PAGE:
Since making the decision to leave the city of Donetsk, the club is in a position where it cannot retreat, to do so would be to give the DPR unwanted credibility. Furthermore, it would be impossible for visiting teams to cross the militarized line of contact between DPR and Ukrainian fighters.
Oleg Antipov, who used to work in Shakhtar's media department, says the city's people have "disowned" Akhmetov.
"His money and influence could have helped the city," he adds. "What he did for the city means nothing now."
Nikolai Tarapat, the DPR's sports minister, says: "It's up to Mr Akhmetov. We can't comment on his decisions. For whatever business reasons he chose to sacrifice Donetsk and move the club away. Who knows? Maybe in the future, Shakhtar could become the key to peace."
Since being exiled from their home city, Shakhtar has found it hard to avoid conflict.
In 2017, a Ukrainian nationalist organization issued t-shirts to all teams in the Ukraine Premier League, with supportive slogans for war veterans to be worn before kick-off. Seventeen of the 18 teams wore them. The one exception was Shakhtar.
The veterans' organization blamed the Football Federation of Ukraine for intervening on Shakhtar's behalf, accusing it, somewhat dramatically, of "drinking the blood of simple Ukrainian patriots". There had been a previous incident in 2014 when the team was asked to wear shirts proclaiming 'Glory to the Ukrainian Army' before a game against Karpaty Lviv, Shakhtar refused.
As for the team they would stay in Lviv until 2016, when Shakhtar decided to move to the city of Kharkiv, where there are 200,000 refugees who have fled the conflict.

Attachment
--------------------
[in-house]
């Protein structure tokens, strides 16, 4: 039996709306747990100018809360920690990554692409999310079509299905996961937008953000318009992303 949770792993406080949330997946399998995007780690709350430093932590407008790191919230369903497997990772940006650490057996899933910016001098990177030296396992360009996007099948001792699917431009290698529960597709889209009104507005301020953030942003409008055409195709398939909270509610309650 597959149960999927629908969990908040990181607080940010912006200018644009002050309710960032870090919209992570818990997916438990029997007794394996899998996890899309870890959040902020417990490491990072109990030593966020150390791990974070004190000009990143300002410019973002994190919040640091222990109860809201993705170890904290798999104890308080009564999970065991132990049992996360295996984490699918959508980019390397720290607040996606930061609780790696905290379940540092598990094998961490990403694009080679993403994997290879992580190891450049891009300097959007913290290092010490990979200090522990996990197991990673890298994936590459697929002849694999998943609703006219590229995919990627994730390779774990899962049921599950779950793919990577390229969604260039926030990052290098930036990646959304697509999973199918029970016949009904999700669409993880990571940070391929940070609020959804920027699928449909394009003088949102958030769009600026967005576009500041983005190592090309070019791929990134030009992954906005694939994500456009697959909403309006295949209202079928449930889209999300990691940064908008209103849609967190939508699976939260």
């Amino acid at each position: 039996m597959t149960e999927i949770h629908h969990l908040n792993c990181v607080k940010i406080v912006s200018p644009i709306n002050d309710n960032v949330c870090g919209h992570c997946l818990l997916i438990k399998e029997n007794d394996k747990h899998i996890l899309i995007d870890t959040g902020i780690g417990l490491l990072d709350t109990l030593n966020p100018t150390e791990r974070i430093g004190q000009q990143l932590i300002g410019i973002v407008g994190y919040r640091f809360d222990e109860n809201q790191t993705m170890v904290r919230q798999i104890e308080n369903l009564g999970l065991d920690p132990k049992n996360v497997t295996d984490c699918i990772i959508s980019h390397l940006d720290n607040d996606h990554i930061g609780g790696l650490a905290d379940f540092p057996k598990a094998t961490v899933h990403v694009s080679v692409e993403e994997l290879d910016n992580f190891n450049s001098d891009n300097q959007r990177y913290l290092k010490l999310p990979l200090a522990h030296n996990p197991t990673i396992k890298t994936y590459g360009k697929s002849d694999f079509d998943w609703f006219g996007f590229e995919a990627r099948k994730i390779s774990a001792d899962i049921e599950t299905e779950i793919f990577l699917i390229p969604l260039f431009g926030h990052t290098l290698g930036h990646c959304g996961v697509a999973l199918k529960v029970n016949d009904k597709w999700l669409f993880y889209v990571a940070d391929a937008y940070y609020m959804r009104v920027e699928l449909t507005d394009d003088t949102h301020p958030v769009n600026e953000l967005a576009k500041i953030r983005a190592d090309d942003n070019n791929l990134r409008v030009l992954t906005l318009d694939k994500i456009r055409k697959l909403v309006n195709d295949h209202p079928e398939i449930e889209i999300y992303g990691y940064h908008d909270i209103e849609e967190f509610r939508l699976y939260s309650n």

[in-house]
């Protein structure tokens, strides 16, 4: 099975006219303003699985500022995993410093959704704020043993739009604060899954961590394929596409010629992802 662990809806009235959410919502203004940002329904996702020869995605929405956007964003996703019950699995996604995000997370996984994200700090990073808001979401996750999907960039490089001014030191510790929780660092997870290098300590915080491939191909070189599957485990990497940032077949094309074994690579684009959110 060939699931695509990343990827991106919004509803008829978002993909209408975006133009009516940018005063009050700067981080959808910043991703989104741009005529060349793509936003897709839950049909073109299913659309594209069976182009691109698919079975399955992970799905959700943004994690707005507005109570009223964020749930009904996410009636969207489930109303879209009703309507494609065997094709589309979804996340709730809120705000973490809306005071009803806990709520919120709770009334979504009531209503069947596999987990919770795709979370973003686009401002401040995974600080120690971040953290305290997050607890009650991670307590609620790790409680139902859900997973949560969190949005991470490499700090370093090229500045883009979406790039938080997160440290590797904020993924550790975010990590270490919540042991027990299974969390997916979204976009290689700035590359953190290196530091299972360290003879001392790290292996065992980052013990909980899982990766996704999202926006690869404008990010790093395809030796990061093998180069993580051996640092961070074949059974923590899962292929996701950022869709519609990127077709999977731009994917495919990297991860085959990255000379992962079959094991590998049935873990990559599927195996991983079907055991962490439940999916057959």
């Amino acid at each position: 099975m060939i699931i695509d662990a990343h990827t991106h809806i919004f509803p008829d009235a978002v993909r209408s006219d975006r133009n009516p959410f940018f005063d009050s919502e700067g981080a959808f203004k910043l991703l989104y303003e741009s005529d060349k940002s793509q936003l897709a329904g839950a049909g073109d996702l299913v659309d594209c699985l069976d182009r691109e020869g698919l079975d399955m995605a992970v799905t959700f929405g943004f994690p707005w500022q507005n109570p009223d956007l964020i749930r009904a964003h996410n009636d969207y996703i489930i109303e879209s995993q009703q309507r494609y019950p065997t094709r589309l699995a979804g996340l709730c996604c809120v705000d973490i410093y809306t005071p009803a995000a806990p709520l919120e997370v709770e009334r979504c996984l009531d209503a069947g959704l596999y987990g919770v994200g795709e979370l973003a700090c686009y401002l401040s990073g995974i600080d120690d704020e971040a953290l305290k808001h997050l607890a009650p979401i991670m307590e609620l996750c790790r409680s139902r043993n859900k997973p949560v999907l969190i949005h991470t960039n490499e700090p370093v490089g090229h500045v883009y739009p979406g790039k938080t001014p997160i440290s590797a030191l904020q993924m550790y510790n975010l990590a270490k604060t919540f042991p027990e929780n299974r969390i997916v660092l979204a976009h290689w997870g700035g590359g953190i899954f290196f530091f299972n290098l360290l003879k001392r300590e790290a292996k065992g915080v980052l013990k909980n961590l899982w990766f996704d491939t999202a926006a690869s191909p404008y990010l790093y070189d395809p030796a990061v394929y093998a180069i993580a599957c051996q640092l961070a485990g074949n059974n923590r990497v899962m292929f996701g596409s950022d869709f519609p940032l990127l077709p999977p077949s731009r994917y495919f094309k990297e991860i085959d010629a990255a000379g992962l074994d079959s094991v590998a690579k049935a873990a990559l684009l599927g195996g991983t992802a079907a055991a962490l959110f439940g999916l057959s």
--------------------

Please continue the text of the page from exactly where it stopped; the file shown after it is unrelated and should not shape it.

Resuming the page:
"Our aim is to help them feel at home while not forgetting that they are guests," says Anton Ivanov, club director of Shakhtar's new landlords, FC Metalist.
"Nobody feels like Shakhtar are a refugee team. This war came into all our lives very suddenly, but we are still one nation. There are about 200,000 refugees in Kharkiv from Donbas. They are Kharkiv citizens now. We're happy to have Shakhtar because they bring the Champions League here."
When Shakhtar left Donetsk a small number of players stayed behind to support the DPR. Including a few prominent names who were once highly regarded in Ukraine, such as ex-Shakhtar captain Viktor Zvyaginstev.
"Football unites all the people of Donetsk," said Zvyaginstev. "It's not a dream. I believe that in my life, we will see football at the Donbas Arena again. Old Shakhtar from the Soviet times, that is what is in my mind. Just like Bobby Charlton will never forget his days at Manchester United.
"But I regret what's happened. It was all out of our hands. We lived in peace. Look at us now."